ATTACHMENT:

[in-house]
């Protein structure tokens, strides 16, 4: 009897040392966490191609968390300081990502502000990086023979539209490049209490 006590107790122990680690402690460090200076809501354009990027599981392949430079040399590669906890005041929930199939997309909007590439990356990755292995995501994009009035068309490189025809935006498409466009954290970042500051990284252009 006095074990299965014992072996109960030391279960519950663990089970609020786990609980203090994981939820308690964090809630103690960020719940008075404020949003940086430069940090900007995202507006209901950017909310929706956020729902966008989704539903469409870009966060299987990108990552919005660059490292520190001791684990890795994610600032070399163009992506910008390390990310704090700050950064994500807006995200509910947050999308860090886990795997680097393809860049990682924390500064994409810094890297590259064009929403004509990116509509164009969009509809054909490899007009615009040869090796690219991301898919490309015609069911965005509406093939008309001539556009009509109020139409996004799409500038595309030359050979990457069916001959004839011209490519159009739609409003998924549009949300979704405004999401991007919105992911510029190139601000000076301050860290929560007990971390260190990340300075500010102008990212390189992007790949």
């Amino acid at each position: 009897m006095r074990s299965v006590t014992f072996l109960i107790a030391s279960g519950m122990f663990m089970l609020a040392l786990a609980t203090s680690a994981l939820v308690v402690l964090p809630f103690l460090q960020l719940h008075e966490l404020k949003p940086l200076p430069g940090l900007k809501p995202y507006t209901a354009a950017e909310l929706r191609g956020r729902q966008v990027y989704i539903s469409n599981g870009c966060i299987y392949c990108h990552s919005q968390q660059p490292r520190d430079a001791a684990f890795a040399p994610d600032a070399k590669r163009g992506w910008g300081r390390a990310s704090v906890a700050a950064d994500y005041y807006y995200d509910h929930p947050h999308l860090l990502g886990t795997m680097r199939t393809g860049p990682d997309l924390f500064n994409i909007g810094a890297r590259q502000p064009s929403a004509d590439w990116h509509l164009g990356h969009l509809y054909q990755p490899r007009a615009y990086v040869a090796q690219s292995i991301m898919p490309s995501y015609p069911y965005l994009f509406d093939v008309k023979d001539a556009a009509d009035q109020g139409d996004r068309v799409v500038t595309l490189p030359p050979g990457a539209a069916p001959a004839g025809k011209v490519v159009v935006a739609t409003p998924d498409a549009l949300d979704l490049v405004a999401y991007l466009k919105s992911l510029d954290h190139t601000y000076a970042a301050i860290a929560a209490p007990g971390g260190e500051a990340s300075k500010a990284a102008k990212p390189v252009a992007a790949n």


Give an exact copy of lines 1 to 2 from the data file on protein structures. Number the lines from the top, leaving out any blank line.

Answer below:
[in-house]
């Protein structure tokens, strides 16, 4: 009897040392966490191609968390300081990502502000990086023979539209490049209490 006590107790122990680690402690460090200076809501354009990027599981392949430079040399590669906890005041929930199939997309909007590439990356990755292995995501994009009035068309490189025809935006498409466009954290970042500051990284252009 006095074990299965014992072996109960030391279960519950663990089970609020786990609980203090994981939820308690964090809630103690960020719940008075404020949003940086430069940090900007995202507006209901950017909310929706956020729902966008989704539903469409870009966060299987990108990552919005660059490292520190001791684990890795994610600032070399163009992506910008390390990310704090700050950064994500807006995200509910947050999308860090886990795997680097393809860049990682924390500064994409810094890297590259064009929403004509990116509509164009969009509809054909490899007009615009040869090796690219991301898919490309015609069911965005509406093939008309001539556009009509109020139409996004799409500038595309030359050979990457069916001959004839011209490519159009739609409003998924549009949300979704405004999401991007919105992911510029190139601000000076301050860290929560007990971390260190990340300075500010102008990212390189992007790949």